It has emerged that Sheffield City Council has been handed a £2million cut (11%) in the emergency funding it has received from the Ministry of Housing, Communities and Local Government as it tries to tackle the coronavirus.
Councils in areas of deprivation have been handed a £126m cut overall after the government’s second payment of emergency funding to fight covid-19. Yet many of these areas have the highest coronavirus infection rates in the country.
South Yorkshire has been particularly badly hit by the cuts, with Barnsley, Doncaster, Rotherham Councils having their funding slashed by 17%, 15%, and 18% respectively.
According to the cross-party Local Government Association, councils in England are facing a total financial black hole of between £10 and £13 billion because of the cost pressures of fighting covid-19, such as the sourcing of Personal Protective Equipment, and from lost income and savings opportunities. So far, the government has allocated just £3.2 billion to councils to help them through the crisis.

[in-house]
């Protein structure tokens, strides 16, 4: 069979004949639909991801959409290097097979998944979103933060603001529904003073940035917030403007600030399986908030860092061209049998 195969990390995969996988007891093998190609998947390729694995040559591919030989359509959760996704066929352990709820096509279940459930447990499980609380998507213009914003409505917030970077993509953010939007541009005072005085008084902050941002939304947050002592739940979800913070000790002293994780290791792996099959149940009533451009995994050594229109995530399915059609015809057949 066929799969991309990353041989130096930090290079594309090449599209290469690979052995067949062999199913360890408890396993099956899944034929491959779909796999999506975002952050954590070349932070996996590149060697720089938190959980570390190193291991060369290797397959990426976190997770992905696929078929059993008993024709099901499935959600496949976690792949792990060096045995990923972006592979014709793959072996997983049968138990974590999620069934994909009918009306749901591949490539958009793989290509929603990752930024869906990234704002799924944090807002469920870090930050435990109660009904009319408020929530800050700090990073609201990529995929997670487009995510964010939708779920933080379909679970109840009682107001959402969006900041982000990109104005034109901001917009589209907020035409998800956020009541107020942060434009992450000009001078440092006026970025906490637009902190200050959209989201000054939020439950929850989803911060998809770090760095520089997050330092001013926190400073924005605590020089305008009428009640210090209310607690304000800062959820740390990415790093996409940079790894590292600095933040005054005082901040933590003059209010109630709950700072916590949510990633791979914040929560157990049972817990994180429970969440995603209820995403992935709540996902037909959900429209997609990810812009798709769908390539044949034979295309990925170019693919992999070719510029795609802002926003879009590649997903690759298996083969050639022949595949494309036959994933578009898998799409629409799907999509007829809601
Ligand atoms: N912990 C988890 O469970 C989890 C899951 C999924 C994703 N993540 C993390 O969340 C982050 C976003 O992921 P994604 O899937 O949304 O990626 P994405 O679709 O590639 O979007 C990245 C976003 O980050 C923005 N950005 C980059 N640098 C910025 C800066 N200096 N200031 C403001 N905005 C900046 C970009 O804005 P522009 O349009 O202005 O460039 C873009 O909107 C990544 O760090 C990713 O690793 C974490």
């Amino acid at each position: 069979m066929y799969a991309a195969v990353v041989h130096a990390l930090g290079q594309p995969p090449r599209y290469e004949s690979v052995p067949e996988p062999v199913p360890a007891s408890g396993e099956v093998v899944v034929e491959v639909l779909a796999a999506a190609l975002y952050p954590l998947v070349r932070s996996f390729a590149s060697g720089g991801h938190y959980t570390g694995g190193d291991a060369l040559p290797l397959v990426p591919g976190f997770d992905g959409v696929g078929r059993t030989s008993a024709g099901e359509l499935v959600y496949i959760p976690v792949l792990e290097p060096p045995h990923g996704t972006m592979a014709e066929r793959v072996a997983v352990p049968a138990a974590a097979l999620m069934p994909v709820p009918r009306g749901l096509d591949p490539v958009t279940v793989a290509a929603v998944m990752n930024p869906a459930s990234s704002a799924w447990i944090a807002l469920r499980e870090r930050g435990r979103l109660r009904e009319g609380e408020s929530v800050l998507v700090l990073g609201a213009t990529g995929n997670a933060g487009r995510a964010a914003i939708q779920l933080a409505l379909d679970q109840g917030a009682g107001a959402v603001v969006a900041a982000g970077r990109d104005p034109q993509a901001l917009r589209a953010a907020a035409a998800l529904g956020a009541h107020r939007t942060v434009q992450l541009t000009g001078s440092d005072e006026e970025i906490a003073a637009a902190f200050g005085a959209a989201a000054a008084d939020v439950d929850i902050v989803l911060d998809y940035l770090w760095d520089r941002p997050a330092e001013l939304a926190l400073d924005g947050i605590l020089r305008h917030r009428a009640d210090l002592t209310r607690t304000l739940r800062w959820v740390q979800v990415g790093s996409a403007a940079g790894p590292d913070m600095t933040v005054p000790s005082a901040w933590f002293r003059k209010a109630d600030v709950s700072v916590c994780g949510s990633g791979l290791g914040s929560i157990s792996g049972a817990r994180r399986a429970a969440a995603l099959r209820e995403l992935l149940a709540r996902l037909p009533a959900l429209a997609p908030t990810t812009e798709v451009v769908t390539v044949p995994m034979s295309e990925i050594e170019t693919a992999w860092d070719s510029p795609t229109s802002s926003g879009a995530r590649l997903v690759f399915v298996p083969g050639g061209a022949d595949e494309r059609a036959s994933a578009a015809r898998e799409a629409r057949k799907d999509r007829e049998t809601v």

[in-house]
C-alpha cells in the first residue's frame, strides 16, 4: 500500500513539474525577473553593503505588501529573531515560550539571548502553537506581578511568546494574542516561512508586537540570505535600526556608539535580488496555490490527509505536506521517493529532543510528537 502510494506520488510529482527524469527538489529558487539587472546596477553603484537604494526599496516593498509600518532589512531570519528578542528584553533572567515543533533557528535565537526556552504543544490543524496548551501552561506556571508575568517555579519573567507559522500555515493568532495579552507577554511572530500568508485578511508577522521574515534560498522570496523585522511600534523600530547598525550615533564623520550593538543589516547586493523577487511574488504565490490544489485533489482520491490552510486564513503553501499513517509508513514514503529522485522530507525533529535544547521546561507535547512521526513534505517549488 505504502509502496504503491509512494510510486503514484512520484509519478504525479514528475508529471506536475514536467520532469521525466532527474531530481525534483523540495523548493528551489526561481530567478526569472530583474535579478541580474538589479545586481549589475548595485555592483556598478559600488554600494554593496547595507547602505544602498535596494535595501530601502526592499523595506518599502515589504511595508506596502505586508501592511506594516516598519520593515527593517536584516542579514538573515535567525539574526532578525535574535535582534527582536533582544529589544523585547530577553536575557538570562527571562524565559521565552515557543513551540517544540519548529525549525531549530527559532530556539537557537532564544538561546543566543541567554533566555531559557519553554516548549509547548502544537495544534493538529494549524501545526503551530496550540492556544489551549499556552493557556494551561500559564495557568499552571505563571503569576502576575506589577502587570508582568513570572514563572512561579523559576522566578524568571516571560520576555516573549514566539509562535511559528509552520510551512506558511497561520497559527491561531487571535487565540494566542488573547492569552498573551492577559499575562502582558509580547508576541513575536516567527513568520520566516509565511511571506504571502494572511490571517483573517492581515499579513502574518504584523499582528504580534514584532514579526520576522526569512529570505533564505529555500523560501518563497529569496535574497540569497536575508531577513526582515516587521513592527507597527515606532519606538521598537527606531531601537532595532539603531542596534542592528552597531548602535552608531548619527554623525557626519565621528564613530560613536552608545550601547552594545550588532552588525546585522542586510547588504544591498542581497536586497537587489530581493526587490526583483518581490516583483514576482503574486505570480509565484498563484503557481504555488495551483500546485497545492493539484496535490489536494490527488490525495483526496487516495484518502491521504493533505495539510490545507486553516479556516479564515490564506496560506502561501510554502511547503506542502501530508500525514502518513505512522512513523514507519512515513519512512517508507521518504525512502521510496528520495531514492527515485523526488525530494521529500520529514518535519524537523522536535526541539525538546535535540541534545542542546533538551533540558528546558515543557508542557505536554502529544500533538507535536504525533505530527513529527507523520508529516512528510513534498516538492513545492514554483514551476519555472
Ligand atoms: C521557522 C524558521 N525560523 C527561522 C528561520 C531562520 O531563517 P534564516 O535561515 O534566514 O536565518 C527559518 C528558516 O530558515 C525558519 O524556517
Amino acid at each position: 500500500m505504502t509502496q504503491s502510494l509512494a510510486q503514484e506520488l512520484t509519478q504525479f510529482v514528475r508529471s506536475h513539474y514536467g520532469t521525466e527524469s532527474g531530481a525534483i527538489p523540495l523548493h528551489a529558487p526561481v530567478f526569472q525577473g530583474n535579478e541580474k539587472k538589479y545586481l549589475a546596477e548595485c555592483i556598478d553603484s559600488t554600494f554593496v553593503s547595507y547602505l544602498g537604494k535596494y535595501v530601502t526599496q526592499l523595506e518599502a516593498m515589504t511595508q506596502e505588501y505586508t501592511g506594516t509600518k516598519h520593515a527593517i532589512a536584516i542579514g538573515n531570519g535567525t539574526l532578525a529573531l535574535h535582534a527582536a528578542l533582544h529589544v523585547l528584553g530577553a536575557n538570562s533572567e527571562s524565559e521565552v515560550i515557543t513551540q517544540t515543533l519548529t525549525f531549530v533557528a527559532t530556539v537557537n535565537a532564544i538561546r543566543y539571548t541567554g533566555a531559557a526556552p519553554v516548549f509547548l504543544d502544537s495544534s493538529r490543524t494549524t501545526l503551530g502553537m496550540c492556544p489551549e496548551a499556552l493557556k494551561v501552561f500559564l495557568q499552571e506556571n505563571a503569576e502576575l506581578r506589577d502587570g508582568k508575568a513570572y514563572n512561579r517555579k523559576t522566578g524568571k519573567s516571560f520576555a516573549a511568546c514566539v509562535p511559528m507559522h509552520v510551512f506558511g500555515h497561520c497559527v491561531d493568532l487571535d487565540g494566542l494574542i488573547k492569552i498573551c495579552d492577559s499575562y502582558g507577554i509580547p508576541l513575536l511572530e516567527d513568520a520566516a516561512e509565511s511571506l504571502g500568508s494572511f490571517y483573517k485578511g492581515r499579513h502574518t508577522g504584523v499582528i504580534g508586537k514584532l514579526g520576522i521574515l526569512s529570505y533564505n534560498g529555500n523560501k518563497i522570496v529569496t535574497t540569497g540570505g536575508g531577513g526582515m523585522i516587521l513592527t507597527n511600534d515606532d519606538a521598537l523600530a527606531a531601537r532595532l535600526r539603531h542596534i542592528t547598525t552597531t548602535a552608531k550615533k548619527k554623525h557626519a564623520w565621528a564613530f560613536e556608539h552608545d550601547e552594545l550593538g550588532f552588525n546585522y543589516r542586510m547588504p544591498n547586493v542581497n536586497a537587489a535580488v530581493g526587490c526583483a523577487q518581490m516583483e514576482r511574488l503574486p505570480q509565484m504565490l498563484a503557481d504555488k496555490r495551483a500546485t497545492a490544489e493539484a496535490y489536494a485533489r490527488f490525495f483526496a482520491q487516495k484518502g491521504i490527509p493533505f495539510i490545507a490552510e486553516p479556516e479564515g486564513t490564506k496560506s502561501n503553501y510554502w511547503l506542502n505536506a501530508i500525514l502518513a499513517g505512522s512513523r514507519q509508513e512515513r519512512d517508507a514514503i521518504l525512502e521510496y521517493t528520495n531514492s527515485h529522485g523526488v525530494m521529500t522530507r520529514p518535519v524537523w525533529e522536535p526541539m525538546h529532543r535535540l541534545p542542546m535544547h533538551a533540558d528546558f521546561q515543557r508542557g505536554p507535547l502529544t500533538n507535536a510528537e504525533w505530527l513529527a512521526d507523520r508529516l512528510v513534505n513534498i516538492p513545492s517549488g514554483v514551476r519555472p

The Communities Secretary Robert Jenrick said that the Government “would stand behind councils and give them the funding they need” but has since suggested that councils will not be fully reimbursed for all their covid-related costs.
This black hole, if not filled, could see councils have to cut essential services like adult and children’s social care by over 20 per cent to stave off bankruptcy.
We’ve already had councils across the country say that they cannot deliver key social care services because the pandemic has left them overstretched. These cuts will make the situation worse.
The government must stay true to its word and ensure that councils have the resources they need to support our communities during and after this crisis.